Taking The Stress Out Of Financial Management

A lack of understanding about the numbers side of your business can cause you tremendous headaches. For a case in point, let me introduce you to one of my new clients who I’ll call John. John is a contractor who has been in business for more than twenty years. He hired me to come in and clean up a mess caused by 1) his lack of knowledge about small business finances and 2) his reliance on marginally competent bookkeepers.

It’s a classic small business scenario. A business owner who doesn’t understand the financial side of his business hires a bookkeeper to handle “all that”. But, because he doesn’t understand the financial side of his business, he doesn’t know what to look for in a bookkeeper and he has no way of knowing whether the bookkeeper is doing a good job.

This is the perfect set up for all sorts of unpleasant consequences including inaccurate financial records and tax returns, missed or inaccurate filings of mandatory forms and payments, useless financial statements, lack of information about how the business is really doing, and a potential for fraud and embezzlement. Scary, huh?

So, what’s a business owner to do? Here are some tips to help you stay out of trouble.

1. Understand that the numbers side of your business is a critical factor in your quest for a successful and prosperous business. You can hire someone else to do the work but you still need a basic understanding in order to run your business.

2. Know the difference between hiring a bookkeeper and hiring a financial professional. A good bookkeeper will understand how to accurately enter information like payables and receivables, process a payroll, make collection calls, and reconcile a checking account. All those are important and necessary tasks. Notice I call them tasks. Bookkeepers are task oriented. A professional finance professional may also perform these tasks but their real value is in taking the information that has been entered and translating it into knowledge about your business and then communicating it to you in a way you will understand. Financial managers are analysis and knowledge oriented. Two different ways of looking at your financial information by two different professionals.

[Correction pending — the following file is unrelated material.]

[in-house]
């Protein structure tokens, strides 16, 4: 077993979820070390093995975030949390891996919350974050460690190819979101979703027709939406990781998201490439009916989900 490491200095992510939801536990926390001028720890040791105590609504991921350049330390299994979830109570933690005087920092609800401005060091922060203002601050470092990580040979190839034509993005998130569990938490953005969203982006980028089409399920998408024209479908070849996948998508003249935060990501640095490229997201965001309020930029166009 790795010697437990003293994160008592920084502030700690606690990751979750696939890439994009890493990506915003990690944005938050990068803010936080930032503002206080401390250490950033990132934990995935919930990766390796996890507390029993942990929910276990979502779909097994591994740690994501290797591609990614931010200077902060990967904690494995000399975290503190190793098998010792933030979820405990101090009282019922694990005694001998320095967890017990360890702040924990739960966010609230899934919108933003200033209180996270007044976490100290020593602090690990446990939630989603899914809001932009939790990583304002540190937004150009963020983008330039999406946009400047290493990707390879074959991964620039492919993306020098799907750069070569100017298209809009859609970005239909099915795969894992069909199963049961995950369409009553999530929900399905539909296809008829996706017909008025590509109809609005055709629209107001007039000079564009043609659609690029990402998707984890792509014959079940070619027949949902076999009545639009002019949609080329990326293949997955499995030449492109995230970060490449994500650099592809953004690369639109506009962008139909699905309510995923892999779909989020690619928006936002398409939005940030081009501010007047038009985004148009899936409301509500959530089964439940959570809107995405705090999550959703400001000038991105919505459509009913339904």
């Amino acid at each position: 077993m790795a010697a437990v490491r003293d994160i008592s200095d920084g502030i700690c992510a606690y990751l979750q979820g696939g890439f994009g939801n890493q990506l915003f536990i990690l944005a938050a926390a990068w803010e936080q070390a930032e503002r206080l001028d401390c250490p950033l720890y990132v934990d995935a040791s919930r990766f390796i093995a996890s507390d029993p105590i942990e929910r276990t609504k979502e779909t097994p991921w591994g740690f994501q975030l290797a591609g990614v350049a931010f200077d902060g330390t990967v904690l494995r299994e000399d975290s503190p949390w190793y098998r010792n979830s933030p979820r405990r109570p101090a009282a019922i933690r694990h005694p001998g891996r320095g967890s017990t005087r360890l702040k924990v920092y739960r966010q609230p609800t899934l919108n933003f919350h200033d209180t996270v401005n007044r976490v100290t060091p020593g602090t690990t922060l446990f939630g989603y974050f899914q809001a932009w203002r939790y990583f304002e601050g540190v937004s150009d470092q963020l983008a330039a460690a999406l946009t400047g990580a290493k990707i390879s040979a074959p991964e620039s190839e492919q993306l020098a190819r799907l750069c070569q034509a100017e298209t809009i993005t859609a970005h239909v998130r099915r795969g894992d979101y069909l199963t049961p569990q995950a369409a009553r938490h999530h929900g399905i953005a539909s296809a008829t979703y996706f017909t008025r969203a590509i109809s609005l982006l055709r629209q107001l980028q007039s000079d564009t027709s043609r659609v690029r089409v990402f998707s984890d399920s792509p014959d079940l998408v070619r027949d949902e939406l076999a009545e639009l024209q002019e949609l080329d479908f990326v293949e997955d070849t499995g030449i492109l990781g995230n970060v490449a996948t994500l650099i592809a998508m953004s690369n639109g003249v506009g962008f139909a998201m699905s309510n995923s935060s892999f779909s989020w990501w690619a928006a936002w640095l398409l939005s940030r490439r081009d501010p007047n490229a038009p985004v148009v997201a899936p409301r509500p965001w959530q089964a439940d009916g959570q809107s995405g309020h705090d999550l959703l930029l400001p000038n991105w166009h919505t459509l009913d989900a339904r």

3. Sometimes you can find someone who can perform both sets of competencies but individuals like that are few. Generally, it is more cost effective to have a competent bookkeeper perform the task oriented pieces of the financial puzzle–entering vendor and customer invoices, receiving payments, processing payroll, etc. and then use a financial manager to help you understand what the numbers mean.

4. A financial manager can be someone like your CPA (certified public accountant–they’re not just for taxes anymore) or you can use a CFO (chief financial officer) who specializes in working with a number of different smaller businesses. Usually you can get the information you need by hiring someone to look over your financials once a month, do some analysis and report back to you on trends and operating efficiency, and give you solid advice on how to improve your business. Be sure to find someone who understands the ins and outs of managing cash flow since this is such a critical challenge for small business owners.

5. When you set up your accounting system, get professional help. Again call your CPA or CFO to help with this. How you set it up is directly related to how useful the information is. Part of the problem my client is dealing with is a very poorly set up QuickBooks company. The set up was done in such a way that all the useful features like bank reconciliation and job costing have been rendered un-useable. Getting it set up right in the first place costs a pittance compared to having someone come in and spend hours or days fixing it later.